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Smaller stove completely outside of fireplace?

Post in 'The Hearth Room - Wood Stoves and Fireplaces' started by lumbering on, Jun 26, 2013.

  1. lumbering on

    lumbering on Feeling the Heat

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    So just checking my measurements here.

    If I get the Jotul Castine, and use the rear vent option, the entire stove can actually sit free and clear outside the fireplace, radiating all it's heat up into the room.

    If I get the Oslo, I have to bury some of the stove inside the fireplace.

    What are the real world differences in having a slightly smaller stove better positioned in the room.

    (i'm zone heating more than whole house heating).

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  2. begreen

    begreen Mooderator Staff Member

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    Assuming a low block off plate is in place I'd guess that the stove size would make a bigger difference. And a blower can be ordered for the Oslo to improve heat output into the room.
  3. Nick Mystic

    Nick Mystic Minister of Fire

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    Last February I did a similar installation with a Jotul F600 woodstove. The new stove sits in front of my fireplace opening with a small portion of the rear protrusion of the stove inserted into the fireplace. As begreen mentioned, I installed a block off plate and also laid some insulation on top of it for good measure. The stove throws great heat out into the room and I did not see any need for a blower unit. I did a little experimenting with a couple different small fans placed inside the fireplace opening and did not notice any appreciable heat beyond what the stove was radiating on its own. If you go with the Oslo I feel certain you won't loose any heat due to a tiny portion of the rear of the stove sticking inside your fireplace.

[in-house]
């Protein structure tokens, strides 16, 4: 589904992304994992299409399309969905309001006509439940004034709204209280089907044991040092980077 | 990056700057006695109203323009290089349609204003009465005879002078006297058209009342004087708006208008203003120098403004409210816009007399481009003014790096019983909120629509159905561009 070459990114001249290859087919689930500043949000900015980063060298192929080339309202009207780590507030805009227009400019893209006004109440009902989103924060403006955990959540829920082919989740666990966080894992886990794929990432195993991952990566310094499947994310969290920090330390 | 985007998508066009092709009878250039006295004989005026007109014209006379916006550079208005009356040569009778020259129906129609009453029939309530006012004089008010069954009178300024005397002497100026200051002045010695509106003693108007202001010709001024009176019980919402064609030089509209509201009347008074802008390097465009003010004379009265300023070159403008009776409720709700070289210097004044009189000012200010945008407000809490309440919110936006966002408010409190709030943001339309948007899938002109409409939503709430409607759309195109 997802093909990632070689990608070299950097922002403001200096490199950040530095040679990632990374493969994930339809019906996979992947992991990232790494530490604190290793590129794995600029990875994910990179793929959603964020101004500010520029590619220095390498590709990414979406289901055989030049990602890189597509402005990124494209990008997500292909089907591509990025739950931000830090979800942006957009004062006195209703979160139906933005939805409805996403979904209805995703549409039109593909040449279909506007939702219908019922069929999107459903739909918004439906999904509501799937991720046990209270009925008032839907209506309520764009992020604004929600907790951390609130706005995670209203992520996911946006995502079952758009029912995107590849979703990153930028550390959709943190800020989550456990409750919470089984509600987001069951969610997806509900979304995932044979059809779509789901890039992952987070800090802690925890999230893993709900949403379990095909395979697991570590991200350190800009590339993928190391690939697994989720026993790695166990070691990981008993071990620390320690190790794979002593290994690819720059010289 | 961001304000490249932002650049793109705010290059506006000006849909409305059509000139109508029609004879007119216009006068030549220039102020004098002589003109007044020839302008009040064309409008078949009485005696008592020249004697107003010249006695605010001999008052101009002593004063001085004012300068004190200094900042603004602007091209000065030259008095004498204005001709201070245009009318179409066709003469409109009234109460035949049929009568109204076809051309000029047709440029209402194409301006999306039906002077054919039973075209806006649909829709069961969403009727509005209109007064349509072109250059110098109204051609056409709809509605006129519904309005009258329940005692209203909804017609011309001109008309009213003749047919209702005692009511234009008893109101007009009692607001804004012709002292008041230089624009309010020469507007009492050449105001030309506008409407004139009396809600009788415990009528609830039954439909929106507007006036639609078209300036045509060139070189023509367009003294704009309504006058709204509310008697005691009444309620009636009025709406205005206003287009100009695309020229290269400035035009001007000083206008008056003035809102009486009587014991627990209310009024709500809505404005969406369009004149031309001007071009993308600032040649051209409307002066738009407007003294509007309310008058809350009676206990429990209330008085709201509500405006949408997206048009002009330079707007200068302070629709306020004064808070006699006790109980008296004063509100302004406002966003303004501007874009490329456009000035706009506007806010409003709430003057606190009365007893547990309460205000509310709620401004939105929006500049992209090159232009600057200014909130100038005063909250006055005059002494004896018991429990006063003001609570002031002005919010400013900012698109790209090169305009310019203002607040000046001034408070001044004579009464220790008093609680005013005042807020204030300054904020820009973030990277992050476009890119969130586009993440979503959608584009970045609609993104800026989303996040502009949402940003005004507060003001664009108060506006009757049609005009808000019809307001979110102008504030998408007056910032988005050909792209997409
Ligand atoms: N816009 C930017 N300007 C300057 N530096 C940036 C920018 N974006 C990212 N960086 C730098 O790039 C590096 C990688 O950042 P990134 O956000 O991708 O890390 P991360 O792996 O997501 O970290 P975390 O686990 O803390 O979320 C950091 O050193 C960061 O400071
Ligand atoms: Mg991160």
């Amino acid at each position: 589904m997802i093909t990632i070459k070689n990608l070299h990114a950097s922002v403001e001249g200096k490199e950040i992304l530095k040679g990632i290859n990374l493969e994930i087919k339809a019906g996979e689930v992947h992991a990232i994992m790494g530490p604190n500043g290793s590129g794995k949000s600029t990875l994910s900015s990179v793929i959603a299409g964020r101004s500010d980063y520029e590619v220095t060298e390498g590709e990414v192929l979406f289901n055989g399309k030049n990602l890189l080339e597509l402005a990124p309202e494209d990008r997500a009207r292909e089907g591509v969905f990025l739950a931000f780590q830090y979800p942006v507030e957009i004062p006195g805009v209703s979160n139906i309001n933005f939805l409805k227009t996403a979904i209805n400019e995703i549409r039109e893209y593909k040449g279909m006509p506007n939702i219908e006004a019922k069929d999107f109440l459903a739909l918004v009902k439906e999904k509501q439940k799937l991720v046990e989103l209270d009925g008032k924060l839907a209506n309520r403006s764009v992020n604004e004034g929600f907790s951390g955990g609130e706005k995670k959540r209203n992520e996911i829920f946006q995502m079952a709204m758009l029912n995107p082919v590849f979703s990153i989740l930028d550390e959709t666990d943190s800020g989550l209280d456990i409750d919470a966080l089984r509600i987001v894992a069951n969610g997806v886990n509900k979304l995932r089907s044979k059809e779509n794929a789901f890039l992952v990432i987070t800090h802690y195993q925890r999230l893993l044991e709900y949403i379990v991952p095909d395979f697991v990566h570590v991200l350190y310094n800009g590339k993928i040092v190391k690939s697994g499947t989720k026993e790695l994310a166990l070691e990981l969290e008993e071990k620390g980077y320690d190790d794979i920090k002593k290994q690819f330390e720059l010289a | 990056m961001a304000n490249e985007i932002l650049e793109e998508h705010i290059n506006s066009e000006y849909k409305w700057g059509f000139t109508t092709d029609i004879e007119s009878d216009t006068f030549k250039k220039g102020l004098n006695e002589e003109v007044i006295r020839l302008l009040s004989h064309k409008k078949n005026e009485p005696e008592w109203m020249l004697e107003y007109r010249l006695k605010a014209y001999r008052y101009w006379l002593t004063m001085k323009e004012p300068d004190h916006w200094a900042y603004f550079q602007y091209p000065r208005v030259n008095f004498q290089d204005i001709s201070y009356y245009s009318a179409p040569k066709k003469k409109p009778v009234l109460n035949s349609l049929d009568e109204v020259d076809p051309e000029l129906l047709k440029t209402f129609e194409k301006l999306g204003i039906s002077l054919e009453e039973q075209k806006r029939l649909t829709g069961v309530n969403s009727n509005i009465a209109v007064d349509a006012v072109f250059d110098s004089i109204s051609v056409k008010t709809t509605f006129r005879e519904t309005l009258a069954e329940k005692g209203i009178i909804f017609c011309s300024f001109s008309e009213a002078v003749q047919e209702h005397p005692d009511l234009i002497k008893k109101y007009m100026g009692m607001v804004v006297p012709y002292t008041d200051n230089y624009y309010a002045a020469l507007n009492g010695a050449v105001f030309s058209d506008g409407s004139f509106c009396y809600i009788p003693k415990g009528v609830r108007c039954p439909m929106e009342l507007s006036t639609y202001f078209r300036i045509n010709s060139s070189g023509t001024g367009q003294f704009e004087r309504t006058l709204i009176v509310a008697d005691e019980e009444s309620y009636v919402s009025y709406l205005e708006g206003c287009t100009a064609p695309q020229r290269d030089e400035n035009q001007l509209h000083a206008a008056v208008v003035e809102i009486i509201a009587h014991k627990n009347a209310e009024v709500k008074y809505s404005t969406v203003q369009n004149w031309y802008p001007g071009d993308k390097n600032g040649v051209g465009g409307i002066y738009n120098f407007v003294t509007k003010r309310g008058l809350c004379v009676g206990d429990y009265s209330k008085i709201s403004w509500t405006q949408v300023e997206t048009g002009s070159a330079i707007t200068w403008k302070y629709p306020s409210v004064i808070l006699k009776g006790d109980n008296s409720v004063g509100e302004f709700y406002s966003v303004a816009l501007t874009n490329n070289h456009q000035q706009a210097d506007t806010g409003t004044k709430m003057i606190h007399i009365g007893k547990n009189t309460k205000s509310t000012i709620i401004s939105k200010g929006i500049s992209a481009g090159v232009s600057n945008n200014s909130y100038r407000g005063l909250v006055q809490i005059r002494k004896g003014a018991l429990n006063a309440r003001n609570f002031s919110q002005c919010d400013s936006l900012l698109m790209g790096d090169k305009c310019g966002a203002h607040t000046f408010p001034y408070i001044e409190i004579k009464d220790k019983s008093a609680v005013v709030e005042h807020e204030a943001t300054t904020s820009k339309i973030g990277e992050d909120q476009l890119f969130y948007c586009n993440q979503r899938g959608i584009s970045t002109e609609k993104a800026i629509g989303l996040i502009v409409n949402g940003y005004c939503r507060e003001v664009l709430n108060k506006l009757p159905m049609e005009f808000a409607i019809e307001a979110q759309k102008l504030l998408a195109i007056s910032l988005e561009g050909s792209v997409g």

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  4. shoot-straight

    shoot-straight Feeling the Heat

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    its an "alcove" installation. my avatar has my pheonix done like that.
  5. firefighterjake

    firefighterjake Minister of Fire

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    When checking the temps of my Oslo (completely free standing) the hottest temps are always from the front and top . . . sides are pretty warm as well . . . back is nowhere near as hot (but I also have a rear heat shield on it.)
  6. lumbering on

    lumbering on Feeling the Heat

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    Their is only going to be like an inch between the top of the stove and the fireplace, not alot of room for airflow. So I don't think I could call it an alcove.

    The brochure doesn't give me measurements without the ash lip. I'm stopping by the dealer tomorrow to take a few measurements to get a better sense.

    But if say 6 inches of the actual firebox itself (not the rear vent piece) were under the fireplace what's the real world difference in that? I still feel like an unobstructed ability for the heat to rise up into the living room could be more efficient. But I'm not one for physics.
  7. lumbering on

    lumbering on Feeling the Heat

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    Thanks for the pics. I see your stove comes right up to the edge of the brick. But you also have a raised hearth. I don't, mine is almost flush with the hardwood floor.

    I also see you are using a hearth rug to get your 16" of ember protection. Is that tile underneath the hearth rug? Could a hearthrug get me a few extra inches of SAFE protection for my hardwood if I wanted to sneak the stove out a few more inches?

    Does the Jotul need heat protection in the front of the stove more than the 8" recommended for the sides? Is the 16" recommendation just for ember protection or is there a heat protection component to that 16" requirement?